Erik Prince, the Holland, Mich., native who sparked controversy a decade ago as the founder of Blackwater Worldwide, is back in the news, this time for his connections to the Trump administration.
The Washington Post reported Monday that Prince, the brother of U.S. Education Secretary Besty DeVos, met with a high-ranking Russian official on a remote island in the Indian Ocean just days before Trump was inaugurated. The meeting was an effort to establish a back-channel of communication to Russian President Vladimir Putin, the Post reported.
The report came as the FBI acknowledged an investigation into contacts between Trump officials and the Russian government.
Through a spokesman, Prince said he had no role on the Trump transition team and questioned why American intelligence services were tracking American citizens.
He didn’t respond to a Free Press request for an interview.
Prince, a former Navy SEAL, comes from a wealthy western Michigan family. His father, Edgar Prince, founded Prince Automotive, an auto supply firm. After he died, his family sold it to Johnson Controls for $1.35 billion in 1997.
Erik Prince used his inheritance to form Blackwater, a training facility for special operation soldiers and police in North Carolina, in 1997. He quickly grew it into a services company that provided security teams for U.S. diplomats in Iraq during the Iraq War and a host of other services in war zones, eventually billing the federal government more than $1 billion for its work.
The company was little known until March 2004, when four Blackwater employees, retired special forces officers, were ambushed in Fallujah, Iraq. Insurgents killed them, dragged their bodies through the streets and hanged two of them from a bridge over the Euphrates River. Photos of the incident became one of the lasting images of the war.
In September 2007, the company generated controversy when its employees opened fire in Nisour Square, Baghdad, killing 14 unarmed civilians and prompting a debate about the accountability of private contractors in a war zone.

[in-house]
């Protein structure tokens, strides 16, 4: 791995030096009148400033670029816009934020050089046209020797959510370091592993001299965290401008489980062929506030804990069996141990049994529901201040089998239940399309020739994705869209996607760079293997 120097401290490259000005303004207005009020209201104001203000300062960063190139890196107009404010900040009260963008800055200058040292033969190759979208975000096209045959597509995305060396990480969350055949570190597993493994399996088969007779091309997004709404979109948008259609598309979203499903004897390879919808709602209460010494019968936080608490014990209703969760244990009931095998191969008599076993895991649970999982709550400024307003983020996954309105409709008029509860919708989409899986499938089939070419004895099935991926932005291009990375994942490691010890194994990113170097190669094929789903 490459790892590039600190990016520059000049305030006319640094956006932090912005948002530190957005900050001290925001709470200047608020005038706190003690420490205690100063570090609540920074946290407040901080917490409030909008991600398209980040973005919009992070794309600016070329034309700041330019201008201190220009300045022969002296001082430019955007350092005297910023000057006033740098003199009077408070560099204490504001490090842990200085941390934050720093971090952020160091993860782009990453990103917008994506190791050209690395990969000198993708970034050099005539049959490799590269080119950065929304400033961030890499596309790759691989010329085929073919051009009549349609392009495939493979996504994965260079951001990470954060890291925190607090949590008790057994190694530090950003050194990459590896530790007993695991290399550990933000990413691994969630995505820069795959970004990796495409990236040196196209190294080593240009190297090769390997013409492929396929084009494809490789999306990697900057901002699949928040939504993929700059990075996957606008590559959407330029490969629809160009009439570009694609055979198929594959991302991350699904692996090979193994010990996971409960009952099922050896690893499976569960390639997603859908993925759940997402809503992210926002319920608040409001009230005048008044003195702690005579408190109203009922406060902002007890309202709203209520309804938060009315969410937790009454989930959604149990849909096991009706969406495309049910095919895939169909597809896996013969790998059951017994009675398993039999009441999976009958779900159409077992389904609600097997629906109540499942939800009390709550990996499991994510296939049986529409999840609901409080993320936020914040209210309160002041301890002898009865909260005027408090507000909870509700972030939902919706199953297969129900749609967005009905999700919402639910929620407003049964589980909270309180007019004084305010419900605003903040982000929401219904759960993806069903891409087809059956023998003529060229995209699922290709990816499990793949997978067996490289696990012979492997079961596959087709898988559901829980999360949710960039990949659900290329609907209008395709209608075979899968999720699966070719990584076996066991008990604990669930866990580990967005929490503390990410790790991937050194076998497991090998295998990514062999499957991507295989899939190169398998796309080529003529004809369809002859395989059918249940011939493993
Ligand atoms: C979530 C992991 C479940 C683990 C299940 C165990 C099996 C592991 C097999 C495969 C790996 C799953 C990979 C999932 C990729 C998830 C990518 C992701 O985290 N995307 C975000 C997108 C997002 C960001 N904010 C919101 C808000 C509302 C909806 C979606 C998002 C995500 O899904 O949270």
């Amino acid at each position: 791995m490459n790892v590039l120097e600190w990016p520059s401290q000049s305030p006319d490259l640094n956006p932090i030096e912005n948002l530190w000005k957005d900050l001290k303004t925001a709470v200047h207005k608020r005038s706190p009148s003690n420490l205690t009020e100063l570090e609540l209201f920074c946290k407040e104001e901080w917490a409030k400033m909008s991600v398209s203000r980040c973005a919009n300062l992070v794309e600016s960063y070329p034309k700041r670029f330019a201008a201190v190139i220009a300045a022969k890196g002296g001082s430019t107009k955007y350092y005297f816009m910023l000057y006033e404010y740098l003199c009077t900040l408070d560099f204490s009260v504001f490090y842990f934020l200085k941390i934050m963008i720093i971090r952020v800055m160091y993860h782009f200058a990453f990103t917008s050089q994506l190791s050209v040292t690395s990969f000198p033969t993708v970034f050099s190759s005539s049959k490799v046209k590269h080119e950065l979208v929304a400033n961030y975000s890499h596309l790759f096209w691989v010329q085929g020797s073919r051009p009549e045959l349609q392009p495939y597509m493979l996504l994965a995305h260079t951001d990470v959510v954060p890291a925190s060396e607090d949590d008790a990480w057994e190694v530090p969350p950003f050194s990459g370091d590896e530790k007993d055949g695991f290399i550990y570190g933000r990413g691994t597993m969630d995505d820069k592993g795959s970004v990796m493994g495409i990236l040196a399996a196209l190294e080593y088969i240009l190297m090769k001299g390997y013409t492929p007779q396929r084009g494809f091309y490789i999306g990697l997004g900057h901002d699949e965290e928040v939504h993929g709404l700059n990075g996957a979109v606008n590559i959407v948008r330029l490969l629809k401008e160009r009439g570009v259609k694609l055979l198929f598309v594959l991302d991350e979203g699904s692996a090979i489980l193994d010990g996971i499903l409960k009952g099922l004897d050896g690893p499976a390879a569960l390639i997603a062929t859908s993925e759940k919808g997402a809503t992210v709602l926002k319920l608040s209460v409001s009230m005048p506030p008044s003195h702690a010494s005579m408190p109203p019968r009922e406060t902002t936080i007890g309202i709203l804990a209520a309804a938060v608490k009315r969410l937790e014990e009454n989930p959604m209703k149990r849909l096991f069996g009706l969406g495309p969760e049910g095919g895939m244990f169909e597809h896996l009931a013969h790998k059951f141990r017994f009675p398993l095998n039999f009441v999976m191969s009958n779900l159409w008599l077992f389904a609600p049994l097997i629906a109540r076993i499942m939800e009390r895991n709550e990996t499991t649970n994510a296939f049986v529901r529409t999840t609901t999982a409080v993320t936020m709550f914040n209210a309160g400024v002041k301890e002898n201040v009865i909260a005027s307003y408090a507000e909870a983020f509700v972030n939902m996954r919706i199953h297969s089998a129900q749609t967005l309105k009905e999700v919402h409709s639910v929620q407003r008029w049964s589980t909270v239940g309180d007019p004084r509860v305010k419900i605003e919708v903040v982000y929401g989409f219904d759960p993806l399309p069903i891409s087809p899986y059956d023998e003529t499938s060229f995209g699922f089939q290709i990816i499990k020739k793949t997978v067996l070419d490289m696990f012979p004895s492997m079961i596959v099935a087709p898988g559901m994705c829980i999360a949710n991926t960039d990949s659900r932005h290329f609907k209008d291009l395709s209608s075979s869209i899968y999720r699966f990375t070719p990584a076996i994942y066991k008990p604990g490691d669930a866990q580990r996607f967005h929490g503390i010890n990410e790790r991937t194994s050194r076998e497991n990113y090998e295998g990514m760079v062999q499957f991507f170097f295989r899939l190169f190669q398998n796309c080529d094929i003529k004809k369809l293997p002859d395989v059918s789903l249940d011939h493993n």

They later were convicted in American courts. One man received a life sentence while the other three were sentenced to 30 years.
Prince was called before Congress to testify in October 2007 and defended his company, saying his employees "have been the subject of negative and baseless allegations reported as truth."
He refused to say how much profit he made off his more than $1 billion worth of government contracts.
"We're a private company, and there's a key word there: 'private,'" he said.
He also noted the company's record, saying thousands of missions were completed in Iraq without one of Blackwater's security details failing to protect its client. And he said that in 2006, weapons were discharged in less than 1% of its 6,500 diplomatic missions.
"We're not a mercenary company," Prince said.
In his 2013 autobiography, Prince described growing up in Holland with its annual Tulip Festival, attending Holland Christian High School and later, the U.S. Naval Academy. He dropped out of the Naval Academy and later graduated from Hillsdale College.
While at Hillsdale, he interned at the White House but became disillusioned by President George H.W. Bush, who he said was "bargaining with people who wanted to weaken the sanctity of marriage, raise taxes with budget compromises and push environmental policies that meant undue expenses for major national employers."
Prince made his first political contribution at age 20, donating $15,000 to the National Republican Congressional Committee, writing that the money came from "investment income from stocks my parents had long ago bought for me."
By 2007 when the Free Press profiled him, Prince had given more than $200,000 to Republicans and conservative causes like the Susan B. Anthony List, a group that supports candidates who oppose abortion.
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